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Day 32– January 1st: Dong Hoi to Vinh Linh: 66.5kms
It had rained all night and was still going when I left at 9.00 am. I hate riding in the rain almost as much as I hate tunnels; once you get wet, you get cold, then you get sick. I had stayed in Dong Hoi a day longer than planned and had no idea when the rain would let up, so it was today or never. Not the best start to a New Year for me!
Just south of town, there’s an alternative, parallel road that I’d planned to take to keep me off the highway. When I reached the turnoff, I could see that every single truck on the road in front of me was using it, and I could see several coming from the opposite direction. I pulled over for a while and watched. There were definitely fewer big vehicles on the highway, so I pedaled on, leaving the trucks to take the other route.
By the time I reached the intersection where the alternative route converged with the highway, it was lunchtime. I’ve found that riding during lunchtime means far less traffic as everyone, including truck drivers, stops for lunch.
I had managed to stay reasonably warm and dry under a light plastic poncho I had bought back in Hanoi. All the locals have one of these under their motorbike seats in case of rain. I was still wet from sweat, though, but my legs and shoes had avoided being soaked. That was until a truck decided to do a risky overtaking maneuver coming in the opposite direction. I had to hold my nerve as it swung out wide, looking like it was going to crash into me head-on, but just as it pulled back to avoid me, it plowed through a large puddle on the road beside me, dousing me completely. The force of the water hitting me almost knocked me off the bike, and it was all I could do to remain upright. Some choice words were screamed as I pulled over to rinse myself off. I was now saturated. I did, however, have a small towel that I used to pat most of the dripping water off.
I arrived in the small town of Vinh Linh, cold and wet and looking for a hot shower. Sharyn had gone onto Hue, which meant I had a few days on the road by myself. I found a Nha Nghi (small homestay) with good reviews on Google Maps that had taken in cyclists before and had small, lockable sheds to put your bikes in. The reviewers were mainly motorcyclists, but I figured the sheds would do the same trick.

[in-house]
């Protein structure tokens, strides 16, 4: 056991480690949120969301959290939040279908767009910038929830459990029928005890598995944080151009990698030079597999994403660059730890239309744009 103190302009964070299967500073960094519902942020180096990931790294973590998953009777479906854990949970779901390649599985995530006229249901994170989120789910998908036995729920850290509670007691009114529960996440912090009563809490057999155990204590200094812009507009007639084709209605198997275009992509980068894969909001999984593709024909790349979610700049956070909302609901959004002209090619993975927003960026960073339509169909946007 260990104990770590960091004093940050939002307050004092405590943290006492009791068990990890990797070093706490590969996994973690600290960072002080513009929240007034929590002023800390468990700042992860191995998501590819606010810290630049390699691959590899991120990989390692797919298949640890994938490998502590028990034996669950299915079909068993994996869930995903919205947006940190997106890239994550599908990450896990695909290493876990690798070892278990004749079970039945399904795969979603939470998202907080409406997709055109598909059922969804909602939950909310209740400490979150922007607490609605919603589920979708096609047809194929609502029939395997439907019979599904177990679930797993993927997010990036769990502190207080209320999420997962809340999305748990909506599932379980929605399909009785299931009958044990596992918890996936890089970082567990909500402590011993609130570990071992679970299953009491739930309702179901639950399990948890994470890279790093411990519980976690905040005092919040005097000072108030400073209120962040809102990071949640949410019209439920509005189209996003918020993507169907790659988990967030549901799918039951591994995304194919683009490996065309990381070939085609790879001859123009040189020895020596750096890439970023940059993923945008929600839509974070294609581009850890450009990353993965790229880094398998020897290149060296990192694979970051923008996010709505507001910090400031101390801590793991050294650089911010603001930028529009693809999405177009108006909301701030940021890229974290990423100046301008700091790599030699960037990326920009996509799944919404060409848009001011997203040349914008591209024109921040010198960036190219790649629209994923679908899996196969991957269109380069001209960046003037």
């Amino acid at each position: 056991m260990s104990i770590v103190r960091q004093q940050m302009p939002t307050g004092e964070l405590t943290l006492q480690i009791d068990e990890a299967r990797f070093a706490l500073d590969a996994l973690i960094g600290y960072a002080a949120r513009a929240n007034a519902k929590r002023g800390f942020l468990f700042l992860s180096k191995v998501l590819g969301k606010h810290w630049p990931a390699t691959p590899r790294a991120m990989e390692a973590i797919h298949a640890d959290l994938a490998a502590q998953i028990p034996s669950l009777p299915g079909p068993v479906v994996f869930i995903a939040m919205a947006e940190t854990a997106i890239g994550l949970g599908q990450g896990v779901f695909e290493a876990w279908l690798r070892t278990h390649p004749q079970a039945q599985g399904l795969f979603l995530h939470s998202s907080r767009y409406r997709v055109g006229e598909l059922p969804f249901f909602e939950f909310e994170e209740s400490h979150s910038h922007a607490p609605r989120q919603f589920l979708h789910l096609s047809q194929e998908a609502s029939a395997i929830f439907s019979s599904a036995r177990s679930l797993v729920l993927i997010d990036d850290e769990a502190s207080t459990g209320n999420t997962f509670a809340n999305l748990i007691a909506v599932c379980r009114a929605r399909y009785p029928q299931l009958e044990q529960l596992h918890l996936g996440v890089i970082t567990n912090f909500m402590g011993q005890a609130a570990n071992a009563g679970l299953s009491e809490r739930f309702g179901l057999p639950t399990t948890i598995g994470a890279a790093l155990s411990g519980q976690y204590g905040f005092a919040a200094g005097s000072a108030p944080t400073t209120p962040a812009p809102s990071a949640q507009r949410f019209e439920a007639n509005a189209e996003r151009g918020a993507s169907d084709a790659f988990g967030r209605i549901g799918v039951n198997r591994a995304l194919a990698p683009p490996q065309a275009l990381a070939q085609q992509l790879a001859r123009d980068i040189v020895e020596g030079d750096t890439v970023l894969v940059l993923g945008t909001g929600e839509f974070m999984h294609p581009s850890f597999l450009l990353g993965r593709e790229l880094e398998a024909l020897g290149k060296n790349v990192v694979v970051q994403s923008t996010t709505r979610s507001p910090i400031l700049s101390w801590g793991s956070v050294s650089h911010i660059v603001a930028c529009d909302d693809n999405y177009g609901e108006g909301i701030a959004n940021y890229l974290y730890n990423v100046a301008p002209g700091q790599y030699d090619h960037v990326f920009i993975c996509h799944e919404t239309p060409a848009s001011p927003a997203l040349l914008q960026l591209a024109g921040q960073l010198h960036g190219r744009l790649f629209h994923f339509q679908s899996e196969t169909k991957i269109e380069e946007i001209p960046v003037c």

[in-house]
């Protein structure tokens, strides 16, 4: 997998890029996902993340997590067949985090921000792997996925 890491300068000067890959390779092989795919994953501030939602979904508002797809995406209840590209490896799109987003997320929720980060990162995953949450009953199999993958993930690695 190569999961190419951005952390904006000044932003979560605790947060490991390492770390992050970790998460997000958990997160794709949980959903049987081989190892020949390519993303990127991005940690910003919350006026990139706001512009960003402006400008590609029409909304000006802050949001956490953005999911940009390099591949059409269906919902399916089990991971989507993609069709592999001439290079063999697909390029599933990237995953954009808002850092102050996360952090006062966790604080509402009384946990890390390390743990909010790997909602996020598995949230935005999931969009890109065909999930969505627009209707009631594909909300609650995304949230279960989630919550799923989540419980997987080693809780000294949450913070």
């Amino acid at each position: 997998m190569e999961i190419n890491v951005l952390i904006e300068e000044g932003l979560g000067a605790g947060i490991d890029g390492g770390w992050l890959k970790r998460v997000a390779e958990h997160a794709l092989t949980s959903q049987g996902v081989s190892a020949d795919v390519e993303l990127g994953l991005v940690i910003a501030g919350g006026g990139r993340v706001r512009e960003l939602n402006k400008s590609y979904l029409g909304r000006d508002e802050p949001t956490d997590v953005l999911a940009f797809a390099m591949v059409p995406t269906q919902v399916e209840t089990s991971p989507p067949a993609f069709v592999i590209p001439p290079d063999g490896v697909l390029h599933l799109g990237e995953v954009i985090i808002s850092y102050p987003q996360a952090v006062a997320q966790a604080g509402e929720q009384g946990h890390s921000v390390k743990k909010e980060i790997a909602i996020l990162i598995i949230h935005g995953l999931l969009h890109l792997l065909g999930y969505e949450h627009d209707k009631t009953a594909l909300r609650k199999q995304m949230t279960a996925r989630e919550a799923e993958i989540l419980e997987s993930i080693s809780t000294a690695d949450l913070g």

I rode up the hill and entered the yard of the Nha Nghi Dream to the welcoming sounds of a barking dog. It was still raining. As I rested my bike against the house, an old couple came out of a ground-floor room. They both looked like they had seen a ghost, the woman hiding behind the man and holding firmly onto his arm. I quickly realized they were worried about Covid and hastily went about explaining in my less-than-competent Vietnamese that I have lived in Vietnam for ten years and was a teacher.
I asked the man how much for a room and paid him the 200,000 VND he requested. Keeping his distance, he motioned for me to take a room upstairs (bugger!) and gave me a key with a room number on it. I was so relieved. I was dripping wet by now and had no idea if there was anywhere else I could stay or even if they’d take me.
The woman had gone back inside, but her husband had stayed at the door to watch me unload. Just then, two young guys on a motorbike arrived and asked me what I wanted. One of them spoke a bit of English. It was the old couple’s grandson, and he was most amused at what had transpired. At least now, he could assure his grandparents that I didn’t have Covid. The last thing I wanted was for the Police to come around in the middle of the night to kick me out and make me pay a “fine.”
The room was mostly clean but very basic and cold. The smell of mold made me feel even colder. I stripped off my wet clothes and checked out the shower. There was a spurt of warm water for a minute; that would have to do. I hastily dried myself with the tiny towel provided and put some dry clothes on. The bed was typically hard as a rock, so I got out my camping mattress and put it on top. I spread my wet clothes out on the bed, hoping they would dry off a bit before tomorrow. Otherwise, I’d have to put wet clothes back on in the cold morning air. It was a miserable thought.
I now needed food. So I walked down the street 100m and found a big, open-fronted restaurant (Nha Hang) and took a seat. It was busy, which was a good sign, and I had got the attention of just about everyone there. Feeling a little self-conscious, I called to the waiter for a menu. It was entirely in Vietnamese, and everyone watched to see if I could understand it. The truth is I couldn’t understand most of it, but there was the traditional fallback, My Xao Bo (beef noodles with some veggies). I would have preferred something else, to be honest, but I was happy to have something hot in my stomach.
Back in the room, I put my wet clothes under my camping mattress, hoping my body warmth would dry them out a bit, and hopped into bed, fully clothed. It was 8.00 pm.
Read on to see what happened next: Hot Showers and Hairdryers in Hai Lang.